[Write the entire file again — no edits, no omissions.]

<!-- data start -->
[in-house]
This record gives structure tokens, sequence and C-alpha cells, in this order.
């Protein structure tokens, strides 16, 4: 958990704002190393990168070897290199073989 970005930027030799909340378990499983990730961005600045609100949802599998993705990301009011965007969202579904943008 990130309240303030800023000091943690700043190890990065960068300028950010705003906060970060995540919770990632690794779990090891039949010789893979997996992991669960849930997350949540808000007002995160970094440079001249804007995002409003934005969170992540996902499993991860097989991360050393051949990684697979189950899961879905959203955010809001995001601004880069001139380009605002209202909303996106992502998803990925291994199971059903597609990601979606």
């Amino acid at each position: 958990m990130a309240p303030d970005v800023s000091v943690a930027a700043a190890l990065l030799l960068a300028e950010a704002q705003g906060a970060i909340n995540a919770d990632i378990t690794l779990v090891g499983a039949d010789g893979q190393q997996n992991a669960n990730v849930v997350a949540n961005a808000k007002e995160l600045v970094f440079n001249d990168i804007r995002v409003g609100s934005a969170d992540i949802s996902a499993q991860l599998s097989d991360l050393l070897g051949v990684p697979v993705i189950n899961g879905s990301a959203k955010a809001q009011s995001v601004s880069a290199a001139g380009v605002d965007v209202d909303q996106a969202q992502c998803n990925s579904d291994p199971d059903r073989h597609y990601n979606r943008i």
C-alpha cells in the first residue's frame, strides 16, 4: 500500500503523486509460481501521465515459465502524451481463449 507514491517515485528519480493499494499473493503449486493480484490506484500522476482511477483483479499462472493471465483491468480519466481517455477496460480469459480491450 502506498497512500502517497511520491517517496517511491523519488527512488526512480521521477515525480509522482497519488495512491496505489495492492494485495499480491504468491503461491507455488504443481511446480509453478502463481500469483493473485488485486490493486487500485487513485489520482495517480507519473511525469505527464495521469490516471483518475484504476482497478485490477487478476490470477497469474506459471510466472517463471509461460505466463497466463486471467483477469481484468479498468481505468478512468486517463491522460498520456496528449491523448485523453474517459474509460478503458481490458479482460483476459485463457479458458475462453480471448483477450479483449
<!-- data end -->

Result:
[in-house]
This record gives structure tokens, sequence and C-alpha cells, in this order.
């Protein structure tokens, strides 16, 4: 958990704002190393990168070897290199073989 970005930027030799909340378990499983990730961005600045609100949802599998993705990301009011965007969202579904943008 990130309240303030800023000091943690700043190890990065960068300028950010705003906060970060995540919770990632690794779990090891039949010789893979997996992991669960849930997350949540808000007002995160970094440079001249804007995002409003934005969170992540996902499993991860097989991360050393051949990684697979189950899961879905959203955010809001995001601004880069001139380009605002209202909303996106992502998803990925291994199971059903597609990601979606």
């Amino acid at each position: 958990m990130a309240p303030d970005v800023s000091v943690a930027a700043a190890l990065l030799l960068a300028e950010a704002q705003g906060a970060i909340n995540a919770d990632i378990t690794l779990v090891g499983a039949d010789g893979q190393q997996n992991a669960n990730v849930v997350a949540n961005a808000k007002e995160l600045v970094f440079n001249d990168i804007r995002v409003g609100s934005a969170d992540i949802s996902a499993q991860l599998s097989d991360l050393l070897g051949v990684p697979v993705i189950n899961g879905s990301a959203k955010a809001q009011s995001v601004s880069a290199a001139g380009v605002d965007v209202d909303q996106a969202q992502c998803n990925s579904d291994p199971d059903r073989h597609y990601n979606r943008i």
C-alpha cells in the first residue's frame, strides 16, 4: 500500500503523486509460481501521465515459465502524451481463449 507514491517515485528519480493499494499473493503449486493480484490506484500522476482511477483483479499462472493471465483491468480519466481517455477496460480469459480491450 502506498497512500502517497511520491517517496517511491523519488527512488526512480521521477515525480509522482497519488495512491496505489495492492494485495499480491504468491503461491507455488504443481511446480509453478502463481500469483493473485488485486490493486487500485487513485489520482495517480507519473511525469505527464495521469490516471483518475484504476482497478485490477487478476490470477497469474506459471510466472517463471509461460505466463497466463486471467483477469481484468479498468481505468478512468486517463491522460498520456496528449491523448485523453474517459474509460478503458481490458479482460483476459485463457479458458475462453480471448483477450479483449